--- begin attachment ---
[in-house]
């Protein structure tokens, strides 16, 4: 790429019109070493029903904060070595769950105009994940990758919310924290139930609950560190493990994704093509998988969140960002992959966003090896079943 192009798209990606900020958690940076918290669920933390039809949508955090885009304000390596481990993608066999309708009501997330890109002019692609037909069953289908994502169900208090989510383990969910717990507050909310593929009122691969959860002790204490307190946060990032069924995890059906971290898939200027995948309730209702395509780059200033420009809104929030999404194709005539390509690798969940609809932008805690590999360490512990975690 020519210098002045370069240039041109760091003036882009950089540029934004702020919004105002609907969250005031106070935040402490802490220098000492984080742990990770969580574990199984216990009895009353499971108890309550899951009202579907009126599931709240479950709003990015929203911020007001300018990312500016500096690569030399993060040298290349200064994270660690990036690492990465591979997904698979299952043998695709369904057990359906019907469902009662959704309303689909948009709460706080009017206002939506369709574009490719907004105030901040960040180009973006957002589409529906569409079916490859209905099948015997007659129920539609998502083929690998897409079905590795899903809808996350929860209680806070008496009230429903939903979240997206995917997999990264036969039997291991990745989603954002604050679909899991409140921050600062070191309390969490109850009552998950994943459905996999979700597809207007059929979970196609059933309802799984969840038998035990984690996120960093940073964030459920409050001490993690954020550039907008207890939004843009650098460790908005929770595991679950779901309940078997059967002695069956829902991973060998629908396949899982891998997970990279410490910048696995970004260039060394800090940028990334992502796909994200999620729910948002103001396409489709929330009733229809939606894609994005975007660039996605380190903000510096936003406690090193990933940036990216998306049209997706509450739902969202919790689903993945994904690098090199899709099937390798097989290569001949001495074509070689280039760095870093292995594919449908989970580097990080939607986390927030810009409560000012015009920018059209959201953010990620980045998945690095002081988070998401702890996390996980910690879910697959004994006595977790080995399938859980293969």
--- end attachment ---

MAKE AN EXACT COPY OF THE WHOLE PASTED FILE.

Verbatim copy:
[in-house]
């Protein structure tokens, strides 16, 4: 790429019109070493029903904060070595769950105009994940990758919310924290139930609950560190493990994704093509998988969140960002992959966003090896079943 192009798209990606900020958690940076918290669920933390039809949508955090885009304000390596481990993608066999309708009501997330890109002019692609037909069953289908994502169900208090989510383990969910717990507050909310593929009122691969959860002790204490307190946060990032069924995890059906971290898939200027995948309730209702395509780059200033420009809104929030999404194709005539390509690798969940609809932008805690590999360490512990975690 020519210098002045370069240039041109760091003036882009950089540029934004702020919004105002609907969250005031106070935040402490802490220098000492984080742990990770969580574990199984216990009895009353499971108890309550899951009202579907009126599931709240479950709003990015929203911020007001300018990312500016500096690569030399993060040298290349200064994270660690990036690492990465591979997904698979299952043998695709369904057990359906019907469902009662959704309303689909948009709460706080009017206002939506369709574009490719907004105030901040960040180009973006957002589409529906569409079916490859209905099948015997007659129920539609998502083929690998897409079905590795899903809808996350929860209680806070008496009230429903939903979240997206995917997999990264036969039997291991990745989603954002604050679909899991409140921050600062070191309390969490109850009552998950994943459905996999979700597809207007059929979970196609059933309802799984969840038998035990984690996120960093940073964030459920409050001490993690954020550039907008207890939004843009650098460790908005929770595991679950779901309940078997059967002695069956829902991973060998629908396949899982891998997970990279410490910048696995970004260039060394800090940028990334992502796909994200999620729910948002103001396409489709929330009733229809939606894609994005975007660039996605380190903000510096936003406690090193990933940036990216998306049209997706509450739902969202919790689903993945994904690098090199899709099937390798097989290569001949001495074509070689280039760095870093292995594919449908989970580097990080939607986390927030810009409560000012015009920018059209959201953010990620980045998945690095002081988070998401702890996390996980910690879910697959004994006595977790080995399938859980293969």